The San Francisco Giants are in limbo. Not the fun grass-skirt-mai-tai-luau kind either—but that purgatorial torrent of constant movement that goes nowhere kind.
Earlier this week, the front office was rumored to not be interested in selling at the Trade Deadline, but over the weekend news broke that they were hearing offers on just about anyone not named Logan Webb.
While celebrating the legacy of Will Clark, a tenacious player who pulled the perennial losers of the mid-80s into the national spotlight, these Giants seem to have found their weight class in a middling Chicago opponent. Joc Pederson slammed into the wall in left chasing a home run ball on Thursday and Thairo Estrada, beaned by an errant breaking ball on Saturday, have found themselves on the concussion list. Both games the Giants won—even their victories come at a cost.
Out of necessity for a shortstop, the front office orchestrated a trade hours before first pitch for Chicago’s Dixon Machado in exchange for pitcher Raynel Espinal.
The Giants acquired Dixon Machado for minor league righty Raynel Espinal. He will wear No. 49. He is already here so there’s your shortstop for the night.— Alex Pavlovic (@PavlovicNBCS) July 31, 2022
We’ve felt it all with this team. From week to week, day to day, sometimes inning to inning—fans just don’t know what version of the club they’re going to get. We have questions, but no definitive answers. The front office is operating like the great Wizard in Oz, telling us as we refresh our Twitter feeds that if we want news to come back tomorrow.
I’ve run the gambit on what I think we should do with this deadline. Find bullpen help. Trade for defense, a consistent bat. Let’s trade our limbs for Juan Soto. Let’s go after Josh Bell. Let’s break the embargo with Oakland. Have faith! Believe! Anything can happen in the postseason. Why plan for tomorrow when all we have is today?
And within the same day, I’ve swung with the pendulum of my heart to the opposite pole. Sell Carlos Rodón. Sell Joc Pederson. Milk the Yankees or Braves or Blue Jays or Cardinals for all their worth. Cash in. Save save save.
Choosing one option over the other is no guarantee of a certain outcome. Buying does not promise playoff contention. There are ways to sell at the deadline that won’t scuttle the 2022 season.
Pederson hasn’t hit a home run in over a month. His OPS for July is .421. There is no dearth of left handed outfielders on this club. With Tommy LaStella healthy and LaMonte Wade Jr. back, the club has options off the bench. We all know Pederson can get hot with the bat, but other clubs like the Atlanta Braves know it too. It might be a productive middle ground for the front office to stock up for the future in a Joc deal without signaling the white flag by trading someone like Rodón.
That being said, a savvy Rodón trade is an investment for the future. You know Farhan got a little giddy when he saw the prospects the Seattle Mariners gave up to get Luis Castillo from the Cincinnati Reds.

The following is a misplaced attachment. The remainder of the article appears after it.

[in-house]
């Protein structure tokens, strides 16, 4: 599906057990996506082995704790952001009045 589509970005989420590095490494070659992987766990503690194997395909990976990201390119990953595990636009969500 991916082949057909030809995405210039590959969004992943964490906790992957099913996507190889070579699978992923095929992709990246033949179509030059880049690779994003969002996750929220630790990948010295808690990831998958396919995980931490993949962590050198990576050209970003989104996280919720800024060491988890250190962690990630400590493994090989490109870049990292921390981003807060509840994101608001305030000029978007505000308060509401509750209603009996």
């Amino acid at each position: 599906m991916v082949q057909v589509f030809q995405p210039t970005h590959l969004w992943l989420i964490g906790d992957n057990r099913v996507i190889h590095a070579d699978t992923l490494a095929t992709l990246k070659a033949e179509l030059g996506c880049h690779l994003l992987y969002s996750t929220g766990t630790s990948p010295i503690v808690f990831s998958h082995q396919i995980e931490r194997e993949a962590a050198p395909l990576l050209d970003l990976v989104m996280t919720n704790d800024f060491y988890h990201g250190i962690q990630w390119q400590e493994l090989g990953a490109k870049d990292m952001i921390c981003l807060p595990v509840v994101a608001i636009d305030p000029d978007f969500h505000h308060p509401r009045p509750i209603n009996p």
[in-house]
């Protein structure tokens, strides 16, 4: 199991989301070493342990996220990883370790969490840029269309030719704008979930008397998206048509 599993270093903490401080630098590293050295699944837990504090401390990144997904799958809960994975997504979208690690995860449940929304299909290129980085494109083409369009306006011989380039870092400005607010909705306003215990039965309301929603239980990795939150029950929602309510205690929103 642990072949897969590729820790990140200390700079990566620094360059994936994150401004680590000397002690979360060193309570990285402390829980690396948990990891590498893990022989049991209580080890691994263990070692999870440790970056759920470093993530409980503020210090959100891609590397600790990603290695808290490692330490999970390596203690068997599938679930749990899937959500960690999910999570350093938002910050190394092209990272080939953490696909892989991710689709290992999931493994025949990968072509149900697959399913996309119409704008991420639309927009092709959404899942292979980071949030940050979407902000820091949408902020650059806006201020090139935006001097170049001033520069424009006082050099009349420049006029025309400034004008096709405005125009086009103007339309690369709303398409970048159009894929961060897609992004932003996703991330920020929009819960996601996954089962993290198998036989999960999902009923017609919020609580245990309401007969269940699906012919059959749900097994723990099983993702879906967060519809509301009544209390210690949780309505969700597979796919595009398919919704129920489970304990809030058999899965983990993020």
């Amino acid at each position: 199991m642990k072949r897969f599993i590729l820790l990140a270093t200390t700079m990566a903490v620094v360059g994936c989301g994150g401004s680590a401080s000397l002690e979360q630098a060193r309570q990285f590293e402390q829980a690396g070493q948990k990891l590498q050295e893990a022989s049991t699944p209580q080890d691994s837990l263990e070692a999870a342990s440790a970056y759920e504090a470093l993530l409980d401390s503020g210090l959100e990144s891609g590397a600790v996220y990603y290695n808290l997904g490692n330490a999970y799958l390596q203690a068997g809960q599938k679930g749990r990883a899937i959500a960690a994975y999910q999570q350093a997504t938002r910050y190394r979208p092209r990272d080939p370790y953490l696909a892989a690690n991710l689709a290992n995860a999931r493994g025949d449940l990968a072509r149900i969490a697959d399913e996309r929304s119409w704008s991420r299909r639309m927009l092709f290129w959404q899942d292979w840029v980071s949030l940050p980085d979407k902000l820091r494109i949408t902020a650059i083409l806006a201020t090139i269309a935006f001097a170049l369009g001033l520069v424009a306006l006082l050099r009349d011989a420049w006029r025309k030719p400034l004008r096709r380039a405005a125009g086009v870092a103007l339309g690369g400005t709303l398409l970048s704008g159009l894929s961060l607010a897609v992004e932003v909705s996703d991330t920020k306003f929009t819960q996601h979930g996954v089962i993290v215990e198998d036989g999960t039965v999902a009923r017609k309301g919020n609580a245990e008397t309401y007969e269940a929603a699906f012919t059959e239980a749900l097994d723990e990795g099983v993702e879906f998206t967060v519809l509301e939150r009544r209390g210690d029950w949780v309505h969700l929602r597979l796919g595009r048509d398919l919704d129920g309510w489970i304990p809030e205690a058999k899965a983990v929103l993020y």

Why can’t we just have it all? Why can’t we deal our two all-stars, load up on prospects with some Major League ready players to plaster the gaps in our lineup and still contend?
My position on the matter is shifting within paragraphs.
Right now—something on this team needs to change—but maybe it’s just attitude? Or approach? Finding a balance between patience and aggressiveness in at-bats? I think Mike Yastrzemski needs to swing at the first pitch in his next five plate appearances. I think Brandon Belt needs to bat more against lefties. I think Evan Longoria needs to not get injured anymore. I think Gabe Kapler needs another hand tattoo.
The probability that any of these options produces positive results this season and/or seasons to come is—*beep-bop-boop into calculating device*—shoulder-shrug.
We might as well look to the saints.
Desperate for help, guidance, and clarity I pulled out of my in-laws driveway in White Plains, New York this afternoon and drove ten minutes north to The Gates of Heaven cemetery in Hawthorne where George Herman Ruth is buried.
The gravestone, adorned with an image of Christ blessing a young child, looks down from a gentle slope on the Taconic Parkway. On its left, the names of Ruth and his wife; on its right, a quote etched from Cardinal Spellman: “May the divine Spirit that animated Babe Ruth to win the crucial game of Life inspire the youth of America!”. The large patch of grass at the base of the grave, usually covered with countless offerings left by baseball fans who make the pilgrimage at the start of each season, had been recently cleared but for the most recent benefactions: a Yankee hat, a plastic batting helmet, five baseballs and an unopened bottle of Michelob Ultra.
What was I doing there? I didn’t know—desiring a degree of control over an uncontrollable situation. It couldn’t hurt to go before one of the baseball gods and ask for intervention, offering up a Hail Mary in one confused heave of secularized prayer and metaphor.
Today, I placed a Brandon Crawford baseball card at the feet of the Babe. A humble offering. May he help him to heal. May he sweeten his swing.